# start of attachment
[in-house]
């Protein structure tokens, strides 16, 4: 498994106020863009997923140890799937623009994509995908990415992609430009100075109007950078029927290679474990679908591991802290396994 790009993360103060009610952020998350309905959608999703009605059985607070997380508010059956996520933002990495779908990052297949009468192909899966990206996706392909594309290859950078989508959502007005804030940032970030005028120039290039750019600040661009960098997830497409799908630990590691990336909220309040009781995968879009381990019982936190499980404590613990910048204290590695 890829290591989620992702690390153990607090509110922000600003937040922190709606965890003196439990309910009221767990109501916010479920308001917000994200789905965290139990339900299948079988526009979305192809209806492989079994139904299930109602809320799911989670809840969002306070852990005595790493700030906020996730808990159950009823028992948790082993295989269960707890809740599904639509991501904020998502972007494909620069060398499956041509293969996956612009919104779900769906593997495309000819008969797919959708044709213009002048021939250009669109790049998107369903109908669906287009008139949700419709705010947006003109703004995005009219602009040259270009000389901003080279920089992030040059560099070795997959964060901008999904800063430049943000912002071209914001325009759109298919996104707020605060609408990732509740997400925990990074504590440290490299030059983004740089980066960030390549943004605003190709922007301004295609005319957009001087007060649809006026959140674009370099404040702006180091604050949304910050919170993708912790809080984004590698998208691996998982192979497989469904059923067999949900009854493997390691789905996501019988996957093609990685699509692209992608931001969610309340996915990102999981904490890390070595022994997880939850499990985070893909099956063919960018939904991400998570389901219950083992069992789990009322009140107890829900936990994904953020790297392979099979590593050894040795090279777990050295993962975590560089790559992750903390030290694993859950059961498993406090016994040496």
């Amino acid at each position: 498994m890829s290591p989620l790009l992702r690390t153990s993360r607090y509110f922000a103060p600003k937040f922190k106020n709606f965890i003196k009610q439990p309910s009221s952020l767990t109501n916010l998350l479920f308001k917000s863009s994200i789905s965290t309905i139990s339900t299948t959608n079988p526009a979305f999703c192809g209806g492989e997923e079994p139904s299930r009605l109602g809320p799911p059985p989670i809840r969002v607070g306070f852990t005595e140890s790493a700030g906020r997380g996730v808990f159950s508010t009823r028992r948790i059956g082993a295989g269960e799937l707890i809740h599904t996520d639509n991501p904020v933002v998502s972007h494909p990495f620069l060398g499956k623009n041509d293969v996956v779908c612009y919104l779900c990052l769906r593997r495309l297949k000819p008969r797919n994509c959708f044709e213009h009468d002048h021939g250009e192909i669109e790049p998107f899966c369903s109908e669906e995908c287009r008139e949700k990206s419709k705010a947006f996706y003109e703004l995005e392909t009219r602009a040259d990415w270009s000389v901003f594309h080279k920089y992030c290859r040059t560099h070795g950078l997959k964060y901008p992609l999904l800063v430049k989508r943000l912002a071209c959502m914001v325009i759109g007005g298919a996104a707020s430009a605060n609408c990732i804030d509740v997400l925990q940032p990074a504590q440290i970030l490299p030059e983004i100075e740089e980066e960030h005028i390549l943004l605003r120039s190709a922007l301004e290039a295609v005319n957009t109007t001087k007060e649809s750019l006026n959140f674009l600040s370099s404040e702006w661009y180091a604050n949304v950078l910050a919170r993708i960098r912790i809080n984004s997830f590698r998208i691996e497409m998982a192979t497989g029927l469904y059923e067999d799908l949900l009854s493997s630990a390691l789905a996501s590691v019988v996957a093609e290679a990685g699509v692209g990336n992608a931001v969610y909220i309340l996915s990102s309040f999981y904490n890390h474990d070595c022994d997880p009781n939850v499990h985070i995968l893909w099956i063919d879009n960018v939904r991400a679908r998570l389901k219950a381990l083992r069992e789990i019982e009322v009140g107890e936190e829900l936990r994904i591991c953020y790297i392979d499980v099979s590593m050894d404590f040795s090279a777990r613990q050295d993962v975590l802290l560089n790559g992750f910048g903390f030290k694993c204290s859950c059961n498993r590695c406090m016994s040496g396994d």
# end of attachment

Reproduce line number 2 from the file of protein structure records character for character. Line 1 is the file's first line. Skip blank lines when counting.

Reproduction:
């Protein structure tokens, strides 16, 4: 498994106020863009997923140890799937623009994509995908990415992609430009100075109007950078029927290679474990679908591991802290396994 790009993360103060009610952020998350309905959608999703009605059985607070997380508010059956996520933002990495779908990052297949009468192909899966990206996706392909594309290859950078989508959502007005804030940032970030005028120039290039750019600040661009960098997830497409799908630990590691990336909220309040009781995968879009381990019982936190499980404590613990910048204290590695 890829290591989620992702690390153990607090509110922000600003937040922190709606965890003196439990309910009221767990109501916010479920308001917000994200789905965290139990339900299948079988526009979305192809209806492989079994139904299930109602809320799911989670809840969002306070852990005595790493700030906020996730808990159950009823028992948790082993295989269960707890809740599904639509991501904020998502972007494909620069060398499956041509293969996956612009919104779900769906593997495309000819008969797919959708044709213009002048021939250009669109790049998107369903109908669906287009008139949700419709705010947006003109703004995005009219602009040259270009000389901003080279920089992030040059560099070795997959964060901008999904800063430049943000912002071209914001325009759109298919996104707020605060609408990732509740997400925990990074504590440290490299030059983004740089980066960030390549943004605003190709922007301004295609005319957009001087007060649809006026959140674009370099404040702006180091604050949304910050919170993708912790809080984004590698998208691996998982192979497989469904059923067999949900009854493997390691789905996501019988996957093609990685699509692209992608931001969610309340996915990102999981904490890390070595022994997880939850499990985070893909099956063919960018939904991400998570389901219950083992069992789990009322009140107890829900936990994904953020790297392979099979590593050894040795090279777990050295993962975590560089790559992750903390030290694993859950059961498993406090016994040496």